Swimming is a fun, low-impact exercise that burns calories and helps build muscle. It may not be the first exercise that comes to mind when attempting to lose weight, but it’s a great way to burn fat while firming up your entire body without putting too much stress on your joints. Swimming requires a good amount of technique, however, so you need to know the basics before heading into the water. In addition to learning the proper technique, you must also make sure you are properly fueling for your swim and avoiding common swimming mistakes that can lead to injury.
It’s important to warm up for a swim before jumping into cold water. This will help to prevent injury and increase your efficiency in the water. A thorough warm-up should include light cardio and strength training exercises to prepare your muscles. You should also focus on stretching your major muscle groups to avoid injury. Depending on the length of your swim, you should eat before, during or after your workout to ensure you have enough energy for your activity.
While some people think of swimming as a top-heavy sport, the legs are just as important when it comes to getting faster. A strong kick prevents your lower body from sinking and reduces drag, which is crucial when it comes to speed. It’s important to practice your kicking regularly to improve your ability to propel yourself forward through the water.
Breathing is a key component of swimming, and many people forget to breathe in a way that maximizes their performance. Most people do not inhale enough when they are swimming, which can lead to dehydration and fatigue. Ideally, you should be breathing underwater to maximize the oxygen in your bloodstream, but many swimmers struggle with this. When you are inhaling, remember to squeeze the air with your diaphragm and not just blow out the air with your mouth.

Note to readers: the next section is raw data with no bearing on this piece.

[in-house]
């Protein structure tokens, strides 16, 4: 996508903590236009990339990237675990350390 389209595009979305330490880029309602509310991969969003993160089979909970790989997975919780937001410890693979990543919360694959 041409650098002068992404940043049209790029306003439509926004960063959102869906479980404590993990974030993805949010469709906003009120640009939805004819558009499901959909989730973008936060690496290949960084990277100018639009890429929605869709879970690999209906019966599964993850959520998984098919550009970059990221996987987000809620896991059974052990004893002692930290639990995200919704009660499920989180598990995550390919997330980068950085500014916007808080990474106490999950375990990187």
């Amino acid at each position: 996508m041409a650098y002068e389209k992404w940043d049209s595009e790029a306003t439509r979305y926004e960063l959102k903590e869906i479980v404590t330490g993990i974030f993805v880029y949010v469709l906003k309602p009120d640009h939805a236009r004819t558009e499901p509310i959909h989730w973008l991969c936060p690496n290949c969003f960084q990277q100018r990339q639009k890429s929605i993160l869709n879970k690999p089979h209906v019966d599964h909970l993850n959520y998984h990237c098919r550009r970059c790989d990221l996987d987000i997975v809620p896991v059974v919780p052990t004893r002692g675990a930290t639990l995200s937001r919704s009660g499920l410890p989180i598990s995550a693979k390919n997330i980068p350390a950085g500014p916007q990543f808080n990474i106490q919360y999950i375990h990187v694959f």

Another mistake many swimmers make is not rotating their bodies enough when they are in the water. This is a big mistake that can slow you down in the pool and in races. When you’re in the water, rotate your head and shoulders to breathe to the side. This will help to keep your arms from crossing over each other and allow you to get more water with each stroke.
Lastly, it is important to stay within a safe water depth when you’re swimming. It’s best to start in shallow water and gradually work your way up until you’re comfortable in deeper waters. It’s also a good idea to wear waterproof sunscreen and stay hydrated during your swim. It’s not uncommon for swimming to be a rewarding, challenging, and emotional experience, but there will be days when you need a little reminder of why you chose to become a swimmer. Even on the toughest days, always remember that you love this sport and want to continue growing as a swimmer. Then, you can keep pushing through those rough patches and reaching your full potential in the water.